This one is probably my favorite if I had a gun to my head and had to choose.  It was recommended as the number one get-out-of-debt budget.  I find it very user friendly and can absolutely see how it can help one get out of debt.  I get e-mails almost daily, if not daily, from Jesse and Todd (from YNAB) giving me little tips and tricks on how to take advantage of the app and budgeting in general.  I’m not usually one to enjoy getting a ton of e-mails from companies but I’ve actually read every one of their e-mails and have found them very helpful and encouraging.  (Side note, I don’t know if these will continue after my trial period or not.)  You can hook up your bank account so transactions are easily imported.  Once you’ve matched a Payee up to a category, it automatically matches it in the future.  And if you want to change what it matches with, you can easily do that.  Another feature I love about YNAB is their goal setting section.  You can create goals and the app keeps track of how well you are doing.  For example, if I want $1,000 saved for a vacation by June of this year, once I set up my goal, YNAB keeps track of how much I need to save each month to reach my goal and adjusts accordingly should I save more or less.

Dave Ramsey’s Every Dollar

This one is my second favorite, right behind YNAB.  This one may even be more user friendly.  Just like YNAB you can set up your bank account to automatically import your transactions.  The only difference is, where you have to approve the transaction with YNAB, with EveryDollar, you just drag and drop the transaction in the proper category.  While YNAB has the goal setting feature, EveryDollar has the Debt Snowball and all of Dave Ramsey’s Baby Steps.  This is an amazing asset, especially if you are a big Dave Ramsey fan.  As you plug in your debt, EveryDollar tells you which debt you should pay off first and which debts it recommends you just pay the minimum balance.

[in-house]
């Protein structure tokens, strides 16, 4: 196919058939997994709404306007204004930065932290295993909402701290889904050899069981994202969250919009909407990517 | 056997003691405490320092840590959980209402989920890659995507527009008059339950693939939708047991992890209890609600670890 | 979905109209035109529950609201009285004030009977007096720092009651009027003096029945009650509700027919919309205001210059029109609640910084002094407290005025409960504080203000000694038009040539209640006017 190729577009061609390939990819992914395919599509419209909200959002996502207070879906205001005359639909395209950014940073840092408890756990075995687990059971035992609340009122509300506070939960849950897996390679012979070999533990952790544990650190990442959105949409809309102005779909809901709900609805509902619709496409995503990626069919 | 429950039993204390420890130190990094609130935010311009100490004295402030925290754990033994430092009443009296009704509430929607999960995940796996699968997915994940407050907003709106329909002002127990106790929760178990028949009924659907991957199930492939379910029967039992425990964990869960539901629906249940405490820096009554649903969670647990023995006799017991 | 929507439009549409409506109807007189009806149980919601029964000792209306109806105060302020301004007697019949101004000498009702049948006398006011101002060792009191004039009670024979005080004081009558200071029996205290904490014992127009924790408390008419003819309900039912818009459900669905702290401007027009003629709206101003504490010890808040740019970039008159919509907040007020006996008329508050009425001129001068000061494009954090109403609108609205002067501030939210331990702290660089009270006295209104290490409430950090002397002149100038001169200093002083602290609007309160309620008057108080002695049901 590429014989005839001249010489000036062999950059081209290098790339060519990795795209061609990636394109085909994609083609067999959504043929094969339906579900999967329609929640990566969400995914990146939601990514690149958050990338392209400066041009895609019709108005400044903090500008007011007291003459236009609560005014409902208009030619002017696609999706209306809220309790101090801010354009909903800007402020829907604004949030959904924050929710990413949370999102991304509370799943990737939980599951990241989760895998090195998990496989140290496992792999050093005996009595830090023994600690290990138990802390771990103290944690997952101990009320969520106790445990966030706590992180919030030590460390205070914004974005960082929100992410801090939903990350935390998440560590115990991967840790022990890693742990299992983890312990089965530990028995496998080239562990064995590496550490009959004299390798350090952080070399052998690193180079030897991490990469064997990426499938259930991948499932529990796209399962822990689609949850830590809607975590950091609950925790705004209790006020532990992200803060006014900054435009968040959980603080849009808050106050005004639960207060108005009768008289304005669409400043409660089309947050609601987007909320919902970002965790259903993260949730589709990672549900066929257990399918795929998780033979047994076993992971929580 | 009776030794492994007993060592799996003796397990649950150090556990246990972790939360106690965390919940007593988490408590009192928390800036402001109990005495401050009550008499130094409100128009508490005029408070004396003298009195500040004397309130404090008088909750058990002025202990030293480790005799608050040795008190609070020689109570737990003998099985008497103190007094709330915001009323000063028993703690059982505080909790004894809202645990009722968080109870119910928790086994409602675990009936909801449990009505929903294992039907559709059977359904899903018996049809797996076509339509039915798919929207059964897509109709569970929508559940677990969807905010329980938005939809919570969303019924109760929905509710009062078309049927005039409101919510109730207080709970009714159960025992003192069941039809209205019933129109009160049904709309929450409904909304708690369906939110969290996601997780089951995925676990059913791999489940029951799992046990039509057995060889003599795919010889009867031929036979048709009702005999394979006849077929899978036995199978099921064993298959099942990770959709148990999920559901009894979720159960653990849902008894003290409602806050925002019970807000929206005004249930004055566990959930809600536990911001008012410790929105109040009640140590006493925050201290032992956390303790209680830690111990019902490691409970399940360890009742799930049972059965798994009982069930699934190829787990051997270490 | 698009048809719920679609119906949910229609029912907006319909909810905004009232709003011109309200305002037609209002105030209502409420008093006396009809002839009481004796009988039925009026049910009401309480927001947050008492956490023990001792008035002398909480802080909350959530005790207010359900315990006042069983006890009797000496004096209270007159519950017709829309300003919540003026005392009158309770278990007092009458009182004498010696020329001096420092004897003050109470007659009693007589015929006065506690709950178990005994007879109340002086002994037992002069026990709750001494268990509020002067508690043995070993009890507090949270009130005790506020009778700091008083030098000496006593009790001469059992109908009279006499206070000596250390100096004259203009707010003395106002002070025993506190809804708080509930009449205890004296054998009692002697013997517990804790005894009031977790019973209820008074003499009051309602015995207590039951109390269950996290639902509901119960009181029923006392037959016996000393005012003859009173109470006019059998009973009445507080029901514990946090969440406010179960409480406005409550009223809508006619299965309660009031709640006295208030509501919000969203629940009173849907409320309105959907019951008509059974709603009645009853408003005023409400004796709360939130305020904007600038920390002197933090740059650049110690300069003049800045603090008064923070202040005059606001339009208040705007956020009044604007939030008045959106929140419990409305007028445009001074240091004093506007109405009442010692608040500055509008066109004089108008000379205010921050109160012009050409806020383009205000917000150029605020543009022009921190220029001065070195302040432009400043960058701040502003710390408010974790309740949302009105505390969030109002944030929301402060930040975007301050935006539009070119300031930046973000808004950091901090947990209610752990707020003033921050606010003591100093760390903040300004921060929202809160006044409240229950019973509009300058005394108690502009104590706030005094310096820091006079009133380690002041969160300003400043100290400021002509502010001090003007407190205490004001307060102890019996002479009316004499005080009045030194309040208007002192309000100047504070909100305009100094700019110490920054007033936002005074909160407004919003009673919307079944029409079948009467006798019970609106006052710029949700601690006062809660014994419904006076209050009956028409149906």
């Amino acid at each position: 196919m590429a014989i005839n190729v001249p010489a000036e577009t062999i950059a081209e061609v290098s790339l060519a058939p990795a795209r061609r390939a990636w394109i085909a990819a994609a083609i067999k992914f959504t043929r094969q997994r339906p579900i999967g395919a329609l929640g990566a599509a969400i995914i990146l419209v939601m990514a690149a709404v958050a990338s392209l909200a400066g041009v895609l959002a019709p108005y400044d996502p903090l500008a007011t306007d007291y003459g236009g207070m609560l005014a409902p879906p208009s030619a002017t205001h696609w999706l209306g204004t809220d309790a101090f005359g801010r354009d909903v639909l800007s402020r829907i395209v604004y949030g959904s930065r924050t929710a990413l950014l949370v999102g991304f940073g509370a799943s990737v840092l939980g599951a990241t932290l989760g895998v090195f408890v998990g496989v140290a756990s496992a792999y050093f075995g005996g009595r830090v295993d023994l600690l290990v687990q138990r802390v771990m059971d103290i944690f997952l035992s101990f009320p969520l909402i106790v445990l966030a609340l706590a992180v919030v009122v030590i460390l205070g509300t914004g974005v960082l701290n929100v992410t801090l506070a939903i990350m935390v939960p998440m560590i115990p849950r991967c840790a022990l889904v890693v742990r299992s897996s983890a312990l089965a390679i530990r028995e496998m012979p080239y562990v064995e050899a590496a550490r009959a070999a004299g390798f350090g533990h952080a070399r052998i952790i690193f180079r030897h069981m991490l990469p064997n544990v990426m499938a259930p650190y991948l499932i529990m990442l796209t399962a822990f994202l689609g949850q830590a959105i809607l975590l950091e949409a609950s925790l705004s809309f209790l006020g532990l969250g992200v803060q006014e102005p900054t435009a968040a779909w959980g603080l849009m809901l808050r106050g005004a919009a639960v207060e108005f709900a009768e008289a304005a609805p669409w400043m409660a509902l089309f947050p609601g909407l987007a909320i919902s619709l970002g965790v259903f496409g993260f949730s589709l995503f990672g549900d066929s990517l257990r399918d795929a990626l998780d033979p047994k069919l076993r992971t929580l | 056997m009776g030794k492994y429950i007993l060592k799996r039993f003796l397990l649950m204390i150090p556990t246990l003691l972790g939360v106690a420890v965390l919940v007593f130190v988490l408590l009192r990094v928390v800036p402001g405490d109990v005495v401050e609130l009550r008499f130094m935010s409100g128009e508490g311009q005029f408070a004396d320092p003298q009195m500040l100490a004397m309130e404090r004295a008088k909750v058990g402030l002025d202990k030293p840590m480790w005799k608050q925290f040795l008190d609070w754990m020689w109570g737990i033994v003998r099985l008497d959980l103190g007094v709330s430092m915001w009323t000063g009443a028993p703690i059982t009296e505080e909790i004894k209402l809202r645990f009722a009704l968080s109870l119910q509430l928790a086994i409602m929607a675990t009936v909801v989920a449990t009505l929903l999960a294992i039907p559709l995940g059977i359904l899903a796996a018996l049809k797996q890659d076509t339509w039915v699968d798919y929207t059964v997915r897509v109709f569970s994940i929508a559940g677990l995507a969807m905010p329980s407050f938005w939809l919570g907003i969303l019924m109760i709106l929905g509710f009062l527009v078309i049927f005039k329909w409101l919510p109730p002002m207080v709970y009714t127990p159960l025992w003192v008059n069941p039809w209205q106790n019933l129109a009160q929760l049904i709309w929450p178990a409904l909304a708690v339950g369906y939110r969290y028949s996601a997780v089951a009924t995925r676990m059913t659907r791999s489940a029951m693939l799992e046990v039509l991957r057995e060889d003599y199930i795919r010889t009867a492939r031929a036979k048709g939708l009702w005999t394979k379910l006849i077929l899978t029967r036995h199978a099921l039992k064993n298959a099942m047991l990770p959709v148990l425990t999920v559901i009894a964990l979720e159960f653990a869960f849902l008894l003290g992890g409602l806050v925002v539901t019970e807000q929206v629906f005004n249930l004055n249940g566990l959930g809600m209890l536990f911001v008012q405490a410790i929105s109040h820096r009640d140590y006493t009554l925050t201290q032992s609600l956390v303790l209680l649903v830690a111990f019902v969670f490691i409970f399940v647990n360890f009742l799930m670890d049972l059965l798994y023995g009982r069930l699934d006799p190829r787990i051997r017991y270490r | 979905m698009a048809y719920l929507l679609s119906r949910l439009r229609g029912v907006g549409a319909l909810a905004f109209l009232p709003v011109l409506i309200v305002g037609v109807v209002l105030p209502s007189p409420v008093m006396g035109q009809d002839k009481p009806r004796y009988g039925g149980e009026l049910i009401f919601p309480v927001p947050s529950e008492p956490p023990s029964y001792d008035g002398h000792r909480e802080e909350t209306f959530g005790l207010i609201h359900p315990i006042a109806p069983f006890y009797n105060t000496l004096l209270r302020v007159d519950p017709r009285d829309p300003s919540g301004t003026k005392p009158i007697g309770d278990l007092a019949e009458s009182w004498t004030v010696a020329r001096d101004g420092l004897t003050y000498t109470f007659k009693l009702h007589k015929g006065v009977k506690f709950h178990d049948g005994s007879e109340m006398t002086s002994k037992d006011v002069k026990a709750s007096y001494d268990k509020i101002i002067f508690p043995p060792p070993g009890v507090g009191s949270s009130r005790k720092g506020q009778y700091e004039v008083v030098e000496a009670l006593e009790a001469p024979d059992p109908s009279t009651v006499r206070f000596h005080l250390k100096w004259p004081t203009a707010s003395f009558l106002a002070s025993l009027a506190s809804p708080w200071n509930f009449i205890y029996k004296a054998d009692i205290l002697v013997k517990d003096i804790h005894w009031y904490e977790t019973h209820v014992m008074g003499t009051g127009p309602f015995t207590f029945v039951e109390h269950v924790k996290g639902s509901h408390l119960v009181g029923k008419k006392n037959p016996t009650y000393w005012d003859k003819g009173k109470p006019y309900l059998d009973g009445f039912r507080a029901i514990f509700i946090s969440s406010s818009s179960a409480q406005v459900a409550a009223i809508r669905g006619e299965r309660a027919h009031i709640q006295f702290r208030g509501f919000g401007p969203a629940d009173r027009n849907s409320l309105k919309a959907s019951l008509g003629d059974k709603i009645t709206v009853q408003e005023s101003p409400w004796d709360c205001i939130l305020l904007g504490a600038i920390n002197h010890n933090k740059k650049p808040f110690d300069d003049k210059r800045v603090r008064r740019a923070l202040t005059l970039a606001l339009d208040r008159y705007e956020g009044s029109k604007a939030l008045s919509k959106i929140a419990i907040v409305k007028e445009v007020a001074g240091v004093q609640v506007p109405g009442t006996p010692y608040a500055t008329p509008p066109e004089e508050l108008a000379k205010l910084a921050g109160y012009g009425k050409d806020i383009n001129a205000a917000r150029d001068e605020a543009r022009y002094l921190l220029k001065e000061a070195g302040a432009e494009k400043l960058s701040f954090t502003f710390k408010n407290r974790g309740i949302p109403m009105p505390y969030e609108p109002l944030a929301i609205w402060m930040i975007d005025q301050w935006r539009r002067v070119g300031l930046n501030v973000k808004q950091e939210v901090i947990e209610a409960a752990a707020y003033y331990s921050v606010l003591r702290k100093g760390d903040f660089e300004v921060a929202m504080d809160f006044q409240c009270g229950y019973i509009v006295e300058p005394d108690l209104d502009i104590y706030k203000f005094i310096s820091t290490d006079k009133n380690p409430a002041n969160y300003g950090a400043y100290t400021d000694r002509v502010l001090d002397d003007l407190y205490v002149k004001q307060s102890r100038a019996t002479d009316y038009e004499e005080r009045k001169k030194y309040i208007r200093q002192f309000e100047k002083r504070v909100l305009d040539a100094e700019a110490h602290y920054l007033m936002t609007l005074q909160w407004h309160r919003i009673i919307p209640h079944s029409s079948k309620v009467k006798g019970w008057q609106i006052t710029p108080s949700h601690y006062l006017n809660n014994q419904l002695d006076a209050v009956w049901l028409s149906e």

Both YNAB and EveryDollar have reports and graphs that you can check to see where your money is going.  You can also do both online from your computer or from an app on your phone.  YNAB is an annual fee of $83.99 and EveryDollar is an annual fee of $99 OR you can do monthly payments of $14.99.

I recommend that you try out any of the three or look for one that works best for you.  The beginning of the year is always the slowest time for both Matt’s and my businesses.  I would have been overspending and putting us in the red had I not been using YNAB and EveryDollar.  (Yes, I’m still deciding!)  And even though we aren’t in the financial position we want to be in, we are already several steps ahead of where we’ve been in the past because we actually have a plan.  I’m not stressing (I take care of our finances so I usually carry this burden) because I’m not over withdrawing and I’m not using credit cards… I’m spending the money when we have it on what I’ve planned it for.  This has taken a huge burden off of my shoulders and I’ve actually come to enjoy checking my budget each day… allowing my body for some additional “rest and digest” time.  🙂

Until next Wednesday….